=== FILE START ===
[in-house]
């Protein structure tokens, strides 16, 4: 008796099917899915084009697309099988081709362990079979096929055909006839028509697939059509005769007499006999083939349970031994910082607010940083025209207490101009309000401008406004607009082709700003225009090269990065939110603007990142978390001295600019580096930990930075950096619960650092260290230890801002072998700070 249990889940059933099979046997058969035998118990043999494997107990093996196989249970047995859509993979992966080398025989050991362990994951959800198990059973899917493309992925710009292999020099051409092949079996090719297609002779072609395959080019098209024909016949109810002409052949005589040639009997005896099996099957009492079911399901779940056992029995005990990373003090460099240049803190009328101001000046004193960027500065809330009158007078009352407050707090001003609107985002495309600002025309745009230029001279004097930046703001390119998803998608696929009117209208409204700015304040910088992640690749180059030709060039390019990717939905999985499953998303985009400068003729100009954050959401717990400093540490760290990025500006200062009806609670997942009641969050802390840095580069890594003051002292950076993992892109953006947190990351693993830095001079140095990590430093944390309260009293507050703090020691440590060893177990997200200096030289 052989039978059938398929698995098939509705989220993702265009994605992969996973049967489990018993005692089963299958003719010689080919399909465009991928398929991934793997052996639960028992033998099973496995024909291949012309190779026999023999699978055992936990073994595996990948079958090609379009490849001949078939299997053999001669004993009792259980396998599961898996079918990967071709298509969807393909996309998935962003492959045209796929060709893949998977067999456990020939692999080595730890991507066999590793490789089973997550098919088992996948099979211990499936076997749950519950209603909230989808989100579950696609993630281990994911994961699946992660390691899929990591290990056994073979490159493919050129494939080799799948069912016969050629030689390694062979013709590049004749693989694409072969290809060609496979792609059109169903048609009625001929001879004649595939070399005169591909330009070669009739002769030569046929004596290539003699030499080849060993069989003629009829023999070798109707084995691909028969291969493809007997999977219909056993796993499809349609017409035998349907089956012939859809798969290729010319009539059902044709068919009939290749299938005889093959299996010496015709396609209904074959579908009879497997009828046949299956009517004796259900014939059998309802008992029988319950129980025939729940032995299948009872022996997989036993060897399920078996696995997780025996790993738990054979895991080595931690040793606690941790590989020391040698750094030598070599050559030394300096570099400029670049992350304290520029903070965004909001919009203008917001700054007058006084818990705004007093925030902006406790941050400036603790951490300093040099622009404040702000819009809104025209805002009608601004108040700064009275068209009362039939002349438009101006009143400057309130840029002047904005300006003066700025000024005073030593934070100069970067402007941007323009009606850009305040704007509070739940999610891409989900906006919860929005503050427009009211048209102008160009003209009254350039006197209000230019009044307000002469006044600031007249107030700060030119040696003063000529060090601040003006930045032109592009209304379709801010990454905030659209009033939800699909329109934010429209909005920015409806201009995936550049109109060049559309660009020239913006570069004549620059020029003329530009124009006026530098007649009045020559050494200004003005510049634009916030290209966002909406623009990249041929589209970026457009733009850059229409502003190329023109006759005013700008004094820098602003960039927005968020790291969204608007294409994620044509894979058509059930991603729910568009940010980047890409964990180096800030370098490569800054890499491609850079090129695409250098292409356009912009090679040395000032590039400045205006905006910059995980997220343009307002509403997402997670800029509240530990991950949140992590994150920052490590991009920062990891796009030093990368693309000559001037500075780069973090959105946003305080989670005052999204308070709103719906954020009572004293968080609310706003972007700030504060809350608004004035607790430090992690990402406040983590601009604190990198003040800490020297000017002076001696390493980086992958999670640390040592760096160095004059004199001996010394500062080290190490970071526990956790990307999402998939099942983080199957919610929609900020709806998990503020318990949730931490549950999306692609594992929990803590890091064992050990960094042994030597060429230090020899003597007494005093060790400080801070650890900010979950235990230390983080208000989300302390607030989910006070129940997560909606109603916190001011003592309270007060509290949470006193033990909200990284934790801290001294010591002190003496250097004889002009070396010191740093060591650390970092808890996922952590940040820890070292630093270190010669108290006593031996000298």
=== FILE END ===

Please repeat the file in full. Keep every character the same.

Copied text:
[in-house]
């Protein structure tokens, strides 16, 4: 008796099917899915084009697309099988081709362990079979096929055909006839028509697939059509005769007499006999083939349970031994910082607010940083025209207490101009309000401008406004607009082709700003225009090269990065939110603007990142978390001295600019580096930990930075950096619960650092260290230890801002072998700070 249990889940059933099979046997058969035998118990043999494997107990093996196989249970047995859509993979992966080398025989050991362990994951959800198990059973899917493309992925710009292999020099051409092949079996090719297609002779072609395959080019098209024909016949109810002409052949005589040639009997005896099996099957009492079911399901779940056992029995005990990373003090460099240049803190009328101001000046004193960027500065809330009158007078009352407050707090001003609107985002495309600002025309745009230029001279004097930046703001390119998803998608696929009117209208409204700015304040910088992640690749180059030709060039390019990717939905999985499953998303985009400068003729100009954050959401717990400093540490760290990025500006200062009806609670997942009641969050802390840095580069890594003051002292950076993992892109953006947190990351693993830095001079140095990590430093944390309260009293507050703090020691440590060893177990997200200096030289 052989039978059938398929698995098939509705989220993702265009994605992969996973049967489990018993005692089963299958003719010689080919399909465009991928398929991934793997052996639960028992033998099973496995024909291949012309190779026999023999699978055992936990073994595996990948079958090609379009490849001949078939299997053999001669004993009792259980396998599961898996079918990967071709298509969807393909996309998935962003492959045209796929060709893949998977067999456990020939692999080595730890991507066999590793490789089973997550098919088992996948099979211990499936076997749950519950209603909230989808989100579950696609993630281990994911994961699946992660390691899929990591290990056994073979490159493919050129494939080799799948069912016969050629030689390694062979013709590049004749693989694409072969290809060609496979792609059109169903048609009625001929001879004649595939070399005169591909330009070669009739002769030569046929004596290539003699030499080849060993069989003629009829023999070798109707084995691909028969291969493809007997999977219909056993796993499809349609017409035998349907089956012939859809798969290729010319009539059902044709068919009939290749299938005889093959299996010496015709396609209904074959579908009879497997009828046949299956009517004796259900014939059998309802008992029988319950129980025939729940032995299948009872022996997989036993060897399920078996696995997780025996790993738990054979895991080595931690040793606690941790590989020391040698750094030598070599050559030394300096570099400029670049992350304290520029903070965004909001919009203008917001700054007058006084818990705004007093925030902006406790941050400036603790951490300093040099622009404040702000819009809104025209805002009608601004108040700064009275068209009362039939002349438009101006009143400057309130840029002047904005300006003066700025000024005073030593934070100069970067402007941007323009009606850009305040704007509070739940999610891409989900906006919860929005503050427009009211048209102008160009003209009254350039006197209000230019009044307000002469006044600031007249107030700060030119040696003063000529060090601040003006930045032109592009209304379709801010990454905030659209009033939800699909329109934010429209909005920015409806201009995936550049109109060049559309660009020239913006570069004549620059020029003329530009124009006026530098007649009045020559050494200004003005510049634009916030290209966002909406623009990249041929589209970026457009733009850059229409502003190329023109006759005013700008004094820098602003960039927005968020790291969204608007294409994620044509894979058509059930991603729910568009940010980047890409964990180096800030370098490569800054890499491609850079090129695409250098292409356009912009090679040395000032590039400045205006905006910059995980997220343009307002509403997402997670800029509240530990991950949140992590994150920052490590991009920062990891796009030093990368693309000559001037500075780069973090959105946003305080989670005052999204308070709103719906954020009572004293968080609310706003972007700030504060809350608004004035607790430090992690990402406040983590601009604190990198003040800490020297000017002076001696390493980086992958999670640390040592760096160095004059004199001996010394500062080290190490970071526990956790990307999402998939099942983080199957919610929609900020709806998990503020318990949730931490549950999306692609594992929990803590890091064992050990960094042994030597060429230090020899003597007494005093060790400080801070650890900010979950235990230390983080208000989300302390607030989910006070129940997560909606109603916190001011003592309270007060509290949470006193033990909200990284934790801290001294010591002190003496250097004889002009070396010191740093060591650390970092808890996922952590940040820890070292630093270190010669108290006593031996000298």